Linking Objects Connect You with Your Loved One

Two Wedding Rings


After a loved one dies, we want something to remember them by—a photo, snuggly shirt, or treasured object. In memory of your loved one, you may contribute to a health organization or volunteer in the community. But a linking object is something you can hold, and when you do, you feel closer to your loved one.

Life experience taught me this. I’m a bereaved wife, mother, daughter, sister, daughter-in-law, cousin, and friend. I have some special linking objects, and one is my mother’s cut glass water bottle. It probably isn’t worth much, and I don’t care. My mother treasured the bottle and therefore I treasure it.

I don’t know if Mom purchased the bottle or received it as a gift. She gave it to me years before she died. During the holidays I set the filled water bottle on the dinner table. Seeing it reminds me of Mom’s fabulous cooking, adventuresome spirit, and ready laughter. Though she is long gone, the bottle represents Mom’s personality and presence.

My paraplegic husband died a year ago. I was his caregiver for seven years. As his health failed, I thought about linking objects. What would remind me of him? What would symbolize 63 years of marriage? I researched linking objects and visited online companies that make teddy bears from the deceased’s clothing. But I didn’t need a teddy bear or a painted portrait of my husband.

I needed something that represented John’s profound, everlasting love.

John was in supportive care for weeks. I couldn’t visit him because I tested positive for Covid and went to the emergency department because of atrial fibrillation (Thankfully I never developed any symptoms of Covid.) We stayed on touch by phone. John called several times to tell me he loved me “for eternity.” I said I loved him the same way.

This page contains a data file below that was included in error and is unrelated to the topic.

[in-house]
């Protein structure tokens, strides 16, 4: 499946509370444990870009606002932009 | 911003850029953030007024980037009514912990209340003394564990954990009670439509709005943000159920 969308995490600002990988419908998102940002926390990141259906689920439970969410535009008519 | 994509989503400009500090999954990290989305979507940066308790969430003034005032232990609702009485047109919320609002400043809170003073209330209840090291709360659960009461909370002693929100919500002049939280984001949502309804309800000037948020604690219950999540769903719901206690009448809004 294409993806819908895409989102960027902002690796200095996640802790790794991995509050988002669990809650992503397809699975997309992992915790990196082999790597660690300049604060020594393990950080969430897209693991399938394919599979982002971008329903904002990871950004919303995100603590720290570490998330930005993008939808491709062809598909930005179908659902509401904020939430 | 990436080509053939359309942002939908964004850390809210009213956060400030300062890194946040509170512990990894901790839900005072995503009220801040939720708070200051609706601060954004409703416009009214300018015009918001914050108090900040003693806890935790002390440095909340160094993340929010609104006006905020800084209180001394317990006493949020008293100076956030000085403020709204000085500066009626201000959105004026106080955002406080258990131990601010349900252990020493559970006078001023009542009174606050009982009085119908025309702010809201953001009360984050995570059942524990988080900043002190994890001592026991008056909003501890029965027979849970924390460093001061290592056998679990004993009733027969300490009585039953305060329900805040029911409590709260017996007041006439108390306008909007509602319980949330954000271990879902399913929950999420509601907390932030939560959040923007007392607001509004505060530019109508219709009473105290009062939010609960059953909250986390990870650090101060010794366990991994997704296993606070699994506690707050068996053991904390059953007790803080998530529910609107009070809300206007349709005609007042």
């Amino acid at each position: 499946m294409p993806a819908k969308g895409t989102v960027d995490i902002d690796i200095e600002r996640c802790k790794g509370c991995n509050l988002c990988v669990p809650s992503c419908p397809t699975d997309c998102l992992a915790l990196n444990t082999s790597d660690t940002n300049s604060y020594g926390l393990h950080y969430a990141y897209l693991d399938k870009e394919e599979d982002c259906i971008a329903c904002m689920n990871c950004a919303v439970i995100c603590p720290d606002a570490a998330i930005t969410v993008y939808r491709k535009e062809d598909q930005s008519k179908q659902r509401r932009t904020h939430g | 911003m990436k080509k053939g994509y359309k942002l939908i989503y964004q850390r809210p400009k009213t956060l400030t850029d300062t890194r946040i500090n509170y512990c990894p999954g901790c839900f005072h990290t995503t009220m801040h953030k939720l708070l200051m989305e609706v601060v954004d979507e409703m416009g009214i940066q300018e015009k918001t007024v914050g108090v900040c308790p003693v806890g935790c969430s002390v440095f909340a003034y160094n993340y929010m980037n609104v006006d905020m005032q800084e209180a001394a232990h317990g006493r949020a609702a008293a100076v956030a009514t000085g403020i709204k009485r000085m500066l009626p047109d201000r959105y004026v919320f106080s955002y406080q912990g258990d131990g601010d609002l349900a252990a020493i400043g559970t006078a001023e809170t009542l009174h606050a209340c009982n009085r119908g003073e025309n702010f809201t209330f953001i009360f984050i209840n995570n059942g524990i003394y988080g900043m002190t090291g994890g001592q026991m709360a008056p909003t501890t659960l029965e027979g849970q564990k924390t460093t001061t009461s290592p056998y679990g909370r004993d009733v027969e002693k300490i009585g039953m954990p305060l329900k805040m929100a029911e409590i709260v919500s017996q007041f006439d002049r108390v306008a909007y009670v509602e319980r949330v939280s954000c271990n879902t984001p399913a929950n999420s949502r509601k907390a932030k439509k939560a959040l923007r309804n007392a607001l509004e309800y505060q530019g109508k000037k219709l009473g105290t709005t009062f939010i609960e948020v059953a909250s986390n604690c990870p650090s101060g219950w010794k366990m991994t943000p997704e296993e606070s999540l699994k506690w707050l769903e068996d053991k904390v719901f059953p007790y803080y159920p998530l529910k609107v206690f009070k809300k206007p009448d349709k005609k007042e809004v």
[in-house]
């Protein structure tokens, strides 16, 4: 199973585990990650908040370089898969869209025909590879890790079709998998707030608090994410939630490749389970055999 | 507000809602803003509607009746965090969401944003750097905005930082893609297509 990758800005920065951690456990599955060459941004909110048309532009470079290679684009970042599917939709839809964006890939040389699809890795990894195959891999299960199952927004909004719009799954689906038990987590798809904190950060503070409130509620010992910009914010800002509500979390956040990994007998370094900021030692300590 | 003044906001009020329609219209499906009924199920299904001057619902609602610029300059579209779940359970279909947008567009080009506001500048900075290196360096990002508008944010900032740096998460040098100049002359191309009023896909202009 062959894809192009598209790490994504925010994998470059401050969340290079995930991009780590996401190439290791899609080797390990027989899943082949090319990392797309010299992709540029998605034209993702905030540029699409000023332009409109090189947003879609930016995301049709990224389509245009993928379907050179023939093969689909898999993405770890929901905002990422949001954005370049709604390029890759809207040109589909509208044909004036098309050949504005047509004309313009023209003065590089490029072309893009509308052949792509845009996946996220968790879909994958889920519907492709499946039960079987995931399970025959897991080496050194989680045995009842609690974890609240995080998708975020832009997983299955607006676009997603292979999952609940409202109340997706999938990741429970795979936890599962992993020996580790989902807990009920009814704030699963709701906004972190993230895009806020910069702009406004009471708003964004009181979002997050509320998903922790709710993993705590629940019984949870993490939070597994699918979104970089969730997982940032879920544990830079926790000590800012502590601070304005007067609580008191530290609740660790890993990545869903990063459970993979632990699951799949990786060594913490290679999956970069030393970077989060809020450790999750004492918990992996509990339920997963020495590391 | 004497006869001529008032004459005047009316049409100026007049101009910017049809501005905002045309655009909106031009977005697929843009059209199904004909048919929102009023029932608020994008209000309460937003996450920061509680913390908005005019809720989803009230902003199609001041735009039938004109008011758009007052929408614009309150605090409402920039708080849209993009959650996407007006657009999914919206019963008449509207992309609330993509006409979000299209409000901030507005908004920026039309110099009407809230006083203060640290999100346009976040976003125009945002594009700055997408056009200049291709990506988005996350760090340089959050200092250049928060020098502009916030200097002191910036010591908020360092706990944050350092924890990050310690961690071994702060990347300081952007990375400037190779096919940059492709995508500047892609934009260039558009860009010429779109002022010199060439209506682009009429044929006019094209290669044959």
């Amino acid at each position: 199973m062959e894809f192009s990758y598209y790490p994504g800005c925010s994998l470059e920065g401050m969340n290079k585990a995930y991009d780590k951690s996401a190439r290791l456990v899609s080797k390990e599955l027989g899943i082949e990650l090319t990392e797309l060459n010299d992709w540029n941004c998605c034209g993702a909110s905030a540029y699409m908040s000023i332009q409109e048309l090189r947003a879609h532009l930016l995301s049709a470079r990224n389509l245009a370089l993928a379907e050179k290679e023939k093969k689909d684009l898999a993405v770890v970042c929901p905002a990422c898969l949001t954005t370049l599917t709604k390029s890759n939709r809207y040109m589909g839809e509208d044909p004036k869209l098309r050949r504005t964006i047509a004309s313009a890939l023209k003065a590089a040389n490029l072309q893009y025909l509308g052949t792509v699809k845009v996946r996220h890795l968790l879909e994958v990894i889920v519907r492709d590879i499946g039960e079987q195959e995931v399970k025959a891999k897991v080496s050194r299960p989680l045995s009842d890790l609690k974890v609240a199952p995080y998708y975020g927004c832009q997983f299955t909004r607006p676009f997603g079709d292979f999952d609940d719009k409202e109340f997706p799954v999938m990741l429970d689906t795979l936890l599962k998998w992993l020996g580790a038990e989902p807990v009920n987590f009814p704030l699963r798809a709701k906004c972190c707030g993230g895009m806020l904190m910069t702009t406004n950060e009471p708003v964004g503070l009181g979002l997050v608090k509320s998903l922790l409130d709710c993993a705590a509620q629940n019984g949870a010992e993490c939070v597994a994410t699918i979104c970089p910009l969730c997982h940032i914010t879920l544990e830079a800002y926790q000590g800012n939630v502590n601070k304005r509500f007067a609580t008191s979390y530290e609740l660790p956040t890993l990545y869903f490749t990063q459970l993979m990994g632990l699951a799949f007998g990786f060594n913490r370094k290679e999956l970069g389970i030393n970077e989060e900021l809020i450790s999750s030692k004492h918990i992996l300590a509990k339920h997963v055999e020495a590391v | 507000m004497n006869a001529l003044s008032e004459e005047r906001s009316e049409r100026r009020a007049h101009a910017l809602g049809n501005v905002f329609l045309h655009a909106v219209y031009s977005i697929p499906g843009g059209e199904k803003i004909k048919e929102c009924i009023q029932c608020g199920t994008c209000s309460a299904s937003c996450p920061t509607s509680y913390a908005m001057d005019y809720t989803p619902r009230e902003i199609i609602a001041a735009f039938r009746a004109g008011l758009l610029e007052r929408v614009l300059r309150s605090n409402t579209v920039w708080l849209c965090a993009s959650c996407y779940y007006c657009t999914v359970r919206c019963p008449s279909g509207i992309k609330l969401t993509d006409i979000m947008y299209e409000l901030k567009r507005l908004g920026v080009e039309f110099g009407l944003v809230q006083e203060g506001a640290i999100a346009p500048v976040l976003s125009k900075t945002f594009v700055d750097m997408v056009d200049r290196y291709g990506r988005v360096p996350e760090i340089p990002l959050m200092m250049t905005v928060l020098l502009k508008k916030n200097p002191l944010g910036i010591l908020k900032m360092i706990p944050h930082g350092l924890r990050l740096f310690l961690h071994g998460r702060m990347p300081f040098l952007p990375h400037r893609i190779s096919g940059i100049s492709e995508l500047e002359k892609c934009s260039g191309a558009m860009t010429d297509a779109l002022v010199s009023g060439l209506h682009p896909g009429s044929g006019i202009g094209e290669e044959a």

Choosing a linking object is a winnowing process. You may choose something associated with your loved one’s occupation, hobby, or leisure. Keep the object as long as necessary. Later, you may want a different object and give the other one away. I just gave my daughter her grandmother’s bread knife. I had it for years and, though it isn’t a good tool, it is an excellent linking object. The knife links my daughter to me, her grandmother, and grandmothers of the past.

What linking object did I choose? After lots of thought, I chose John’s wedding ring. I wear his ring on the right hand and my wedding ring on the left hand. This simple gold band reminds me of John’s devotion and all the years we shared. Dozens of times a day, I feel the ring and it reminds me that love is stronger than death. I still love John and always will.


About the Author

Harriet Hodgson has been an independent journalist for 35+ years. She is a member of the Association of Health Care Journalists, Association for Death Education and Counseling, Minnesota Coalition for Death Education and Support, and World Speakers Association. Hodgson is a Forum Moderator/Writer for and author of eight grief resources.